In early spring, 1970, a young journalism student at the University of Alabama learned a Candlelight March to support civil rights was planned for the evening.
Nobody invited him, he just chose to attend. He was one of those full of Kennedy Camelot and Carl Elliott hopeful expectation. When he showed up at the university quadrangle at Gorgas Library at duskydark, the march was underway.
There was no chanting, perhaps the undertone of a soft song by some, but it was a starryclear, beautiful night (though chill) and a beautiful sight, the candlelight and a measured pace. The march was peaceful and calm as the night itself. Nobody gave him a candle or paid him much mind. He walked alongside the march in silent support.
He saw a young black man, in African garb, rise to challenge the administration. “This university,” he said, “is a racist institution.” There was no posturing by the crowd, which was a couple of hundred strong. There was no unrest, no displays. There were cheers but no trouble.
Then the ill wind blew in, and meant no good. Tuscaloosa police, seemingly out of nowhere, fell on the gathering like a nightmare storm, batons swinging. They suddenly just bashed into the crowd and got busy – it seems there was some sort of phantom curfew no one knew of – nor did they walk up with calm orders to disperse. They were there to hurt people and they were efficient. People were hammered down, and the frightened young man ran away.
I was that young man.
Some of us ran to a fraternity house across the way for safety where we stood on the portico and watched a fearful scene develop.
The police had removed their name tags and, for further protection, taped over their badge numbers. They hounded here and there, whacked this way and that, laying folks low. Folks were bleeding and crying and calling for mercy and rescue, and I had run away.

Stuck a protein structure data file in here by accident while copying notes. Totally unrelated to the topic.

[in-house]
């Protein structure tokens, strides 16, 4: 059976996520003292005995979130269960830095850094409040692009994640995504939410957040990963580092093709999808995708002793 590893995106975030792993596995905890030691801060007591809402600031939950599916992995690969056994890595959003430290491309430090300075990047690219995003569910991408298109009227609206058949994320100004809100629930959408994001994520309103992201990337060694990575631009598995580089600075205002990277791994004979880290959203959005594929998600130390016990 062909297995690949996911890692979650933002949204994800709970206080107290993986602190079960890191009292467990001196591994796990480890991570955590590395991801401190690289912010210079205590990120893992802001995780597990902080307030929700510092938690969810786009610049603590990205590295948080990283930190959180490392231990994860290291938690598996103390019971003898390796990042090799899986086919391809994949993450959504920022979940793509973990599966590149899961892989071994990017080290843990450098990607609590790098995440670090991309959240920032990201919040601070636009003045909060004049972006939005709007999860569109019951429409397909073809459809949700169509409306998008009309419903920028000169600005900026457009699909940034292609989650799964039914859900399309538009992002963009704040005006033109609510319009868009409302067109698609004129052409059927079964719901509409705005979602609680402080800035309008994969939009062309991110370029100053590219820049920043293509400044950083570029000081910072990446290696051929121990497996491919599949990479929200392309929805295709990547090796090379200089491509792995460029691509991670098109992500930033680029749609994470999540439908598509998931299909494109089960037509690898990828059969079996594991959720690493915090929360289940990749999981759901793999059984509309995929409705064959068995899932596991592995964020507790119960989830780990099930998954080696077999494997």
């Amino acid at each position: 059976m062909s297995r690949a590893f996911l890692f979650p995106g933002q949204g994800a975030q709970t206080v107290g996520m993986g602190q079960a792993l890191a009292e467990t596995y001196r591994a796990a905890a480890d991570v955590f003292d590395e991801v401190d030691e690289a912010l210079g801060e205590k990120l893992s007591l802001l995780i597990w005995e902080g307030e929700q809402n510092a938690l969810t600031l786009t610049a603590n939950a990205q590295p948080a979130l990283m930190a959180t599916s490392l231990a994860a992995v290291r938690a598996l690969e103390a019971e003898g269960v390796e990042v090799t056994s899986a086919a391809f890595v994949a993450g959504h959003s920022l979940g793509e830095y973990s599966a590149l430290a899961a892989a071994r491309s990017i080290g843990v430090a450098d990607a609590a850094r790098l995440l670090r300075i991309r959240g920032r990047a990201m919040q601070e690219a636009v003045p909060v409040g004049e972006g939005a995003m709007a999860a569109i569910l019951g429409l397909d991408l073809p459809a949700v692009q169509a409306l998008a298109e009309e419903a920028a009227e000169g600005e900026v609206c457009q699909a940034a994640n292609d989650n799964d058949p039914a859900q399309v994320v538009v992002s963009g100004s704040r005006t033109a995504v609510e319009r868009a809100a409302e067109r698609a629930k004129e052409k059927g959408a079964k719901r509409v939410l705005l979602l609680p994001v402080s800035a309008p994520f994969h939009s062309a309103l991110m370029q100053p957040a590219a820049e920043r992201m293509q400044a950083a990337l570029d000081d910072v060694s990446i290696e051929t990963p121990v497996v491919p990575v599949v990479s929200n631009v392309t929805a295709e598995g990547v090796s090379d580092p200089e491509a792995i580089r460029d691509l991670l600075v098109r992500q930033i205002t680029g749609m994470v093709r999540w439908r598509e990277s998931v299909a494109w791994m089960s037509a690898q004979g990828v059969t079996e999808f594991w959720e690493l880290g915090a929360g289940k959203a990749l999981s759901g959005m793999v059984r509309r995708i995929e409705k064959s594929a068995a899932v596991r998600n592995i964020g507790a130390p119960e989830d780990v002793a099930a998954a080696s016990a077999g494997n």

We stood on the porch and watched the carnage.
A cop chased down a young couple on the lawn in front of us and, with immaculate conscience I am sure, drove them to their knees. Brave we, on the porch, yelled out, “Now you stop that!” Which, of course, he didn’t. So I snuck to my car and drove back to my safe apartment while courageous heroes and heroines bled and, I guess, were cuffed and booked.
Here’s the thing: the marchers won. Stickwhipped, cursed, chased and crying, they were part of a groundswell and an inexorable new way — cue ancient English King Canute, sitting on his throne on the shore, trying to hold back the tide and, when the water lapped over his knees, deciding it was time to go back to the house.
I didn’t have a mark on me, but I left scarred, because I ran away. Few stood against many that night, courage of conviction face to face with ignorance and hate, and took their beatings. Many went home injured but proud. I went home neither. It bothered me for years, still does, some. I wished many times for a chance at redemption.
Better and wiser folks than I have cautioned to watch what one wishes for.
Five years later I was editor of the Mountain Eagle in Jasper when the Ku Klux Klan announced it would on the weekend march through the streets. And there it was. Hate and ignorance headed right at me, right in my home, right to my people, and this time I could see it coming.
Few things are more heady or dangerous than a second chance.
And I wrote an editorial. A damn good one.
(A confession: It has been nearly 50 years since these events unfolded, nor can I find news stories about that night. Much of it is indelibly stamped on my mind, but a lot is not. So bear with me, eh. Next week: The Hood and I.)
Skip Tucker was editor of the Daily Mountain Eagle in Jasper, then communications secretary for gubernatorial folks like George McMillan, Charlie Graddick and Jim Folsom. He ran Alabama Voters Against Lawsuit Abuse for in Montgomery for 15 years. He has published one novel, Pale Blue Light, a spy thriller set in The Civil War. He’s now a regular contributor for the Alabama Daily News at www.ALDailyNews.com.